Origin of chrono
Other definitions for chrono (2 of 2)
Origin of chrono-
WORDS THAT USE CHRONO-
What does chrono- mean?
Chrono- is a combining form used like a prefix meaning “time.” It is used in some scientific and medical terms.
Chrono- comes from the Greek chrónos, meaning “time.” The adjective chronic, meaning “constant” or “habitual,” also derives from this root.
What are variants of chrono-?
When combined with words or word elements that begin with a vowel, chrono- becomes chron-, as in chronaxie (using the French equivalent of the form).
Examples of chrono-
You may be familiar with the combining form chrono- from the word chronology, meaning “the sequential order in which past events occur.”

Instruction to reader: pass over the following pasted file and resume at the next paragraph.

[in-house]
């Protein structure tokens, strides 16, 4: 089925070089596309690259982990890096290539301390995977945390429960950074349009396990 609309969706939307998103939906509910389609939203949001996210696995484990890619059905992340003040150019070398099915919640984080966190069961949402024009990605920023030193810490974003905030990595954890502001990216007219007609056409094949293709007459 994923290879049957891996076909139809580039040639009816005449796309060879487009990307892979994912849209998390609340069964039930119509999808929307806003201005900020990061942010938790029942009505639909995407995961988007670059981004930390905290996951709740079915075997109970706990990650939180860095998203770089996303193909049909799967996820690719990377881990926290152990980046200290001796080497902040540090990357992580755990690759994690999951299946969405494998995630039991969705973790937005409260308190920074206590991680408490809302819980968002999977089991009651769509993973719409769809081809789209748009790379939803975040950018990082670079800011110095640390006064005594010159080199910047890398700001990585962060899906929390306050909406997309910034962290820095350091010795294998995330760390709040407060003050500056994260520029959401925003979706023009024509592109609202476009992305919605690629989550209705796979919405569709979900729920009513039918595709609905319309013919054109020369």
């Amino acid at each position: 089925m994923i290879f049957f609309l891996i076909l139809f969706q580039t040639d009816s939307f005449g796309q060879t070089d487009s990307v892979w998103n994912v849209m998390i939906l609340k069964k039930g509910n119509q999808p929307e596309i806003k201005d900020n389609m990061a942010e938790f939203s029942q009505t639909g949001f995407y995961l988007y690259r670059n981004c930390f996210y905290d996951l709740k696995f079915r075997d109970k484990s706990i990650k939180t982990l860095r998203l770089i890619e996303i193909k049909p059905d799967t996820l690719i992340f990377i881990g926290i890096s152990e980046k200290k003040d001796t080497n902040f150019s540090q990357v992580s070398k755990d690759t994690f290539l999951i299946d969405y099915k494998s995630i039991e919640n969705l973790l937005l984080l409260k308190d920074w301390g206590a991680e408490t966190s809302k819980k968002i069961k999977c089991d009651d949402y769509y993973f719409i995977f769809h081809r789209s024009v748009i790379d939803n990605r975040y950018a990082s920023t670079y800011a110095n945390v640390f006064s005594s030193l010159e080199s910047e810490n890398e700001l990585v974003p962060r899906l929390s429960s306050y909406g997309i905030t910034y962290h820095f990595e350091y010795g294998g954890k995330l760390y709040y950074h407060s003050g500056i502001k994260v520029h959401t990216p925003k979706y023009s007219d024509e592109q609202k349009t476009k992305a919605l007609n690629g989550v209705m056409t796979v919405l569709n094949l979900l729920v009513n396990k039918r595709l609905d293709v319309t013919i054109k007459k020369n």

The first part of the word, chrono-, means “time.” The second part of the word, -logy, often denotes an area of “discourse” or “study.” Chronology, then, literally means “study of time.”
What are some words that use the combining form chrono-?
What are some other forms that chrono- may be commonly confused with?
Break it down!
The combining form -meter means “measure.” With this in mind, what does a chronometer measure?
How to use chrono in a sentence
Looking at his wrist chrono he said to the four Ophiuchans who came down the ramp: "You made fine time."Think Yourself to Death|C.H. Thames
I come back and see by my chrono that the blood-seal should be set; I get my hands under the computer.
Crag looked at the chrono, then swung his eyes to the instruments.
He glanced at the master chrono, 0610, and followed him into the electronics corner.
I look at my chrono and see that in five minutes the hopper will come.